Recommended Practices for Safety & Health Programs

From osha.gov…

OSHA has recently updated the Guidelines for Safety and Health Programs it first released 30 years ago, to reflect changes in the economy, workplaces, and evolving safety and health issues. The new Recommended Practices have been well received by a wide variety of stakeholders and are designed to be used in a wide variety of small and medium-sized business settings. The Recommended Practices present a step-by-step approach to implementing a safety and health program, built around seven core elements that make up a successful program.

The main goal of safety and health programs is to prevent workplace injuries, illnesses, and deaths, as well as the suffering and financial hardship these events can cause for workers, their families, and employers. The recommended practices use a proactive approach to …

Guidelines for Safety and Health Programs

Read more and download the new “Recommended Practices for Safety and Health Programs”


Aerial Lift Hazard Recognition Software

There are a lot of apps and pieces of software out there but when it’s NIOSH who puts it out it’s time to pay attention.

The National Institute for Occupational Safety and Health (NIOSH) has just released the NIOSH Aerial Lift Hazard Recognition Simulator designed to help simulate potential hazards for companies using aerial lifts, including scissor lifts.

To sweeten the pot, NIOSH is giving it away for free.

“The Simulator, available at no cost, provides a realistic workplace with multiple, dangerous hazard types that users must navigate. Experienced aerial lift operators can refresh their knowledge, and new operators can familiarize themselves with hazards they may encounter on the job”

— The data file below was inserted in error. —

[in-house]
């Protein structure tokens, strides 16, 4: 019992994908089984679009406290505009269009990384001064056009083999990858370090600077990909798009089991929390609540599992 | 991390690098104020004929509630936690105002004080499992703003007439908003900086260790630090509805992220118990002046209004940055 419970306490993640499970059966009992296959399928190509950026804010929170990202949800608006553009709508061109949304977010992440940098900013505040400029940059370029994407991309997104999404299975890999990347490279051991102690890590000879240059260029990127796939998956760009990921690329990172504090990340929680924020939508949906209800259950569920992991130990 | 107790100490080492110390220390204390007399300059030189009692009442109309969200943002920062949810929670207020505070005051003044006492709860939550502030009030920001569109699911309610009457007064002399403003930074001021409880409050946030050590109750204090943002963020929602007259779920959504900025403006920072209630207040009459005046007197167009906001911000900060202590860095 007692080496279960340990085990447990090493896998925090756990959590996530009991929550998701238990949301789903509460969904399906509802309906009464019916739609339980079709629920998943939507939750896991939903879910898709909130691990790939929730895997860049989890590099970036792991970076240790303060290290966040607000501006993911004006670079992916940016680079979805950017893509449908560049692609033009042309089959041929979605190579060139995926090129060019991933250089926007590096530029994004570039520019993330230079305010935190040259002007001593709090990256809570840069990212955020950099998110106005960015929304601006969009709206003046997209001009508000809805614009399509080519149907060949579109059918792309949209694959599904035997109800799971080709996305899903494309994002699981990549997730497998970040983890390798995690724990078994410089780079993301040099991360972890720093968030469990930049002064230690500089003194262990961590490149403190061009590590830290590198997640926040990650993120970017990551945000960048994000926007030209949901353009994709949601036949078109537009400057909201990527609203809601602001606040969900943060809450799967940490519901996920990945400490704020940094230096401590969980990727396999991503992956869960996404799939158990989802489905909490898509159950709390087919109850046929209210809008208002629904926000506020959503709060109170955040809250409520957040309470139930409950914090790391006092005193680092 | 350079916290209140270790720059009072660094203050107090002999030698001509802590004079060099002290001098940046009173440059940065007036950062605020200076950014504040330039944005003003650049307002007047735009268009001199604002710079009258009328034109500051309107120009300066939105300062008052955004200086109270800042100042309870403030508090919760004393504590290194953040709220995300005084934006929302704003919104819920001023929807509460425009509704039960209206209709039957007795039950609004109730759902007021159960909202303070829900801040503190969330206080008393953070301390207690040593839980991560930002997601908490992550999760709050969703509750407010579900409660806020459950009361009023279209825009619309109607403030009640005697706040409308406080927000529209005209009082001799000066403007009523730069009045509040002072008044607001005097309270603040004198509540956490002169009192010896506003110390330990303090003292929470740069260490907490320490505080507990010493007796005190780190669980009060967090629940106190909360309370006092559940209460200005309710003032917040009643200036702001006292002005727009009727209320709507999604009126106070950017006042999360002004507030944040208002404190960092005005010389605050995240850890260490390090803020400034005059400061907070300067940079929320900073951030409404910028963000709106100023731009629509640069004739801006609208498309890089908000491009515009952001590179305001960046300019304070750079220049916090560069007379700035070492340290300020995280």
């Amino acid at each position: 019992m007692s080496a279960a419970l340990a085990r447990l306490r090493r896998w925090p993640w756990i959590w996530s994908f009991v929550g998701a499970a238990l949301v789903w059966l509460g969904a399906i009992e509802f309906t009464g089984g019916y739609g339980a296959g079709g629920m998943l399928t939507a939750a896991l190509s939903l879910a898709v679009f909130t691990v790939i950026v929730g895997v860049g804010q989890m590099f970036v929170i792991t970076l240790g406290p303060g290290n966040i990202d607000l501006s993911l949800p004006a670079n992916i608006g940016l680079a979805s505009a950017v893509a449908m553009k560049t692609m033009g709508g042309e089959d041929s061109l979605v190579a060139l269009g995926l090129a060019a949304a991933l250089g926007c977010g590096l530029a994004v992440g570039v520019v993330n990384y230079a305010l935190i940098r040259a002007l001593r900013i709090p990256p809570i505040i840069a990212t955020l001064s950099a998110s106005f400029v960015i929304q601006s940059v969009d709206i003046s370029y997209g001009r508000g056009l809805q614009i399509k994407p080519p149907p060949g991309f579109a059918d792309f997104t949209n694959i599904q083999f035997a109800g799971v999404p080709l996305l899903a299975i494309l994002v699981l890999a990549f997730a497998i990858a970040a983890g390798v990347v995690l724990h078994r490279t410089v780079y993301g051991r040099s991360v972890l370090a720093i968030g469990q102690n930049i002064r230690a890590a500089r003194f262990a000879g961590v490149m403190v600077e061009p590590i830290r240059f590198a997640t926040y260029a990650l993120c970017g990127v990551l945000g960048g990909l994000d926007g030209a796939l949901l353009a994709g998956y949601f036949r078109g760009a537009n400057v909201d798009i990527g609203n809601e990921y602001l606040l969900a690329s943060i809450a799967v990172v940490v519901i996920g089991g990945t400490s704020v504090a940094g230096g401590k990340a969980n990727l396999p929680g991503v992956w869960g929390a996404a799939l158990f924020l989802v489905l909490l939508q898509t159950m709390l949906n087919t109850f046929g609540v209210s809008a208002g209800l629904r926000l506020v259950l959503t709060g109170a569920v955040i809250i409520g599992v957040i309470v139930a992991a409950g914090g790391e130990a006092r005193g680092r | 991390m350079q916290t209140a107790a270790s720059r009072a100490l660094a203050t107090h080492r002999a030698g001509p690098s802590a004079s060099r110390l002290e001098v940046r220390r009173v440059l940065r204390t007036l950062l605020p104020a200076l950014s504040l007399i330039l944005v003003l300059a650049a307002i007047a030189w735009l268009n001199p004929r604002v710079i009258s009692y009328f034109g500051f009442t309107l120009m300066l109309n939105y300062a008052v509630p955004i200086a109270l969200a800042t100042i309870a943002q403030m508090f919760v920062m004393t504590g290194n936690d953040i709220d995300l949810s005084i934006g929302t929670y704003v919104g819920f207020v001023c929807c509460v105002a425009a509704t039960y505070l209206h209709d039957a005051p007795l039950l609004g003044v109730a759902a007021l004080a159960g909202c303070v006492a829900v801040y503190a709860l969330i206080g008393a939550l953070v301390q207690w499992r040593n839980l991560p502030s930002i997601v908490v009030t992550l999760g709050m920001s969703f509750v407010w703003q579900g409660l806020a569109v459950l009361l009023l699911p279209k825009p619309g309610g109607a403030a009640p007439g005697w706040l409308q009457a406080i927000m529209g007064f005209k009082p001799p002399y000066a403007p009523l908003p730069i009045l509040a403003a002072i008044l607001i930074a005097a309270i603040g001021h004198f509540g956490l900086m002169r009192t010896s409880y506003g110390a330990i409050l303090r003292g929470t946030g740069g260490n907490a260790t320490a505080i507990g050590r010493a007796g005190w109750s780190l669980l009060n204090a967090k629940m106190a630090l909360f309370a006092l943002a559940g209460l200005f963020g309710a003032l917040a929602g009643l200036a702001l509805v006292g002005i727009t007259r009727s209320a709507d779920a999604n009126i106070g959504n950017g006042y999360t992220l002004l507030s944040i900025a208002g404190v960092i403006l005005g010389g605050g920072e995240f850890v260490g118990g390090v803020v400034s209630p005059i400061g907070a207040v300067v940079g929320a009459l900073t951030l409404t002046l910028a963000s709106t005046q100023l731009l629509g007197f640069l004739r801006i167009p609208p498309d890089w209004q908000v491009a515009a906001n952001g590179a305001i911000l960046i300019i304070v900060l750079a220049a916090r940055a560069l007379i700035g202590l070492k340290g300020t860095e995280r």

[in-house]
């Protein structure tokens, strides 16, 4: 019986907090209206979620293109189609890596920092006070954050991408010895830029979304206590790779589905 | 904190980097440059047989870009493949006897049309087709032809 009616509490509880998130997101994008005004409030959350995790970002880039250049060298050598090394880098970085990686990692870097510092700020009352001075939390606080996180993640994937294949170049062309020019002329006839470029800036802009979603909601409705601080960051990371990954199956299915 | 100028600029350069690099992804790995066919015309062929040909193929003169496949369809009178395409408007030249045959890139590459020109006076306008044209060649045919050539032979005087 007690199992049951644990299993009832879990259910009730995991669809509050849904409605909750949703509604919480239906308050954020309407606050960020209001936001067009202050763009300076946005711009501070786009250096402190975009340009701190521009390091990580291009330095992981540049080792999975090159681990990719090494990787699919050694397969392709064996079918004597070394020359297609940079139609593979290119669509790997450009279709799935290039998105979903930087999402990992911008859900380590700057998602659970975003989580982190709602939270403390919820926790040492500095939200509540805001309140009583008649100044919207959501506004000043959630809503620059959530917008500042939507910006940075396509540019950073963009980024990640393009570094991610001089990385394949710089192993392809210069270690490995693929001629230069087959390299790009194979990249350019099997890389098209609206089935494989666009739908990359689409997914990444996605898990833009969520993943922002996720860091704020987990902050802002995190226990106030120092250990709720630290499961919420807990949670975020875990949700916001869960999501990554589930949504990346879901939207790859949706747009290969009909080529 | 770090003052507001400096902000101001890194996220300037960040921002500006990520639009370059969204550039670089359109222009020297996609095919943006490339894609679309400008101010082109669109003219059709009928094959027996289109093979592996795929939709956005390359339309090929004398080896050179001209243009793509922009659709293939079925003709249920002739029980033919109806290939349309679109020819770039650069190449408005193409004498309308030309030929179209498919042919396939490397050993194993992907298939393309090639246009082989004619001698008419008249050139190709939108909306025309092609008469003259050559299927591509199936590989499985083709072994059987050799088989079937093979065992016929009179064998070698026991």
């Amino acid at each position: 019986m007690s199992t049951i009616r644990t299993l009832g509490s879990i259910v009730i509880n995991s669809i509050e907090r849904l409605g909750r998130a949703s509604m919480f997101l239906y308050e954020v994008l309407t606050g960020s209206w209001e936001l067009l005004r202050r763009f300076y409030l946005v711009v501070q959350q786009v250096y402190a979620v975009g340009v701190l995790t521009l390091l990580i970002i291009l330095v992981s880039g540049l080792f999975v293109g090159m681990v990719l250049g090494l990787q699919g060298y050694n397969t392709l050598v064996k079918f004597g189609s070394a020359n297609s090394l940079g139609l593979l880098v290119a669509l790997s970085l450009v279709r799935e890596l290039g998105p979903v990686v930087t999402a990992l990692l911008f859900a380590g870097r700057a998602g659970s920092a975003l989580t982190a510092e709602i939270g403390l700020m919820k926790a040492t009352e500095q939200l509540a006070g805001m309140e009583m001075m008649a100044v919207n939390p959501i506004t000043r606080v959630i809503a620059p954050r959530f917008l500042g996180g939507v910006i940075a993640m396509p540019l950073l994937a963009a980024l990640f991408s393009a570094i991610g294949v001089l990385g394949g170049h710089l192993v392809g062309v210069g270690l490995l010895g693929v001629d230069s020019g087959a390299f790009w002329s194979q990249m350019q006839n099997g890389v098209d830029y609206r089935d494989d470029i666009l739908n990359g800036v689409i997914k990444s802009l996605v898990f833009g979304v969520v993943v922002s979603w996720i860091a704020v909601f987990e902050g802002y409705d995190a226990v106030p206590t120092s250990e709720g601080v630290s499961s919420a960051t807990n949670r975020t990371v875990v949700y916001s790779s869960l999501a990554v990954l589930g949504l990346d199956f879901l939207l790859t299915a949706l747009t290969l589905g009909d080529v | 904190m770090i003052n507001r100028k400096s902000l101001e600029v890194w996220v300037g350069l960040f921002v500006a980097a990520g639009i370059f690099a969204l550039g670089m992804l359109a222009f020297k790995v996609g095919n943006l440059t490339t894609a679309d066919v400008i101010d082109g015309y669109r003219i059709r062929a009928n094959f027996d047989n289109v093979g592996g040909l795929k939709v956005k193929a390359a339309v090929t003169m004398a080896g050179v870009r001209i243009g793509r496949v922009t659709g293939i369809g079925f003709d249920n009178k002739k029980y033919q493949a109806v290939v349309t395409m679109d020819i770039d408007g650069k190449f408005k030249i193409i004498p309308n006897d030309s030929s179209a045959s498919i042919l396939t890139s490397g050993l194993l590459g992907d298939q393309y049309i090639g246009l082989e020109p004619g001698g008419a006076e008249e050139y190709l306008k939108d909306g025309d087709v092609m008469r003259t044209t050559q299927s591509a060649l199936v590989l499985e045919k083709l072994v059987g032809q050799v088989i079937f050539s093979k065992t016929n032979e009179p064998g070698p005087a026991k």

simulation2

Download the software in zipped format, install it on your tablet or PC and start improving aerial lift safety at your company while having fun.


OSHA’s New Small Entity Compliance Guide for Silica Standard

If you work in construction and/or deal with concrete you know that there is a new standard for Respirable CrystallineSilica.

What might not be as obvious is how you need to go about being compliant with this new standard. OSHA understands that small businesses, indeed all businesses, don’t have the knowledge, money or expertise to navigate this new standard. As such, they’ve put together a 103 page guide to help. The OSHA Small Entity Compliance Guide for the Respirable Crystalline Silica Standard for Construction is available as a free download.

silica_standard


Driving Distraction Away (Free Guide)

I have a 1 hour commute each way to work for 4 days each week (I work from home on Fridays) which means 8 hours on the road each week. I use that time to listen to books on tape and read at least 2 books a month that way.

What I did not realize is that it constitutes distracted driving. Check out the graphic below:

distracted_driving-cognitive_load

Granted, it looks as if it’s rated only higher than plain driving or driving with the radio on (How do you just “drive”? Doesn’t your mind wander? Don’t you start to get frustrated at other drivers?).

Be that what it may, you can download a free “Driving Distraction Away” from safestart.com.

distracted_driving-cover


Free Job Hazard Analysis Guide

Do you need to do a job hazard analysis at your place of business? Our friends at convergence training have a free download to help walk you through the process.

“This job hazard analysis guide includes five parts:

  1. Getting Ready to Perform a JHA

    Some things to do and think about before you begin.

  2. How to Perform a JHA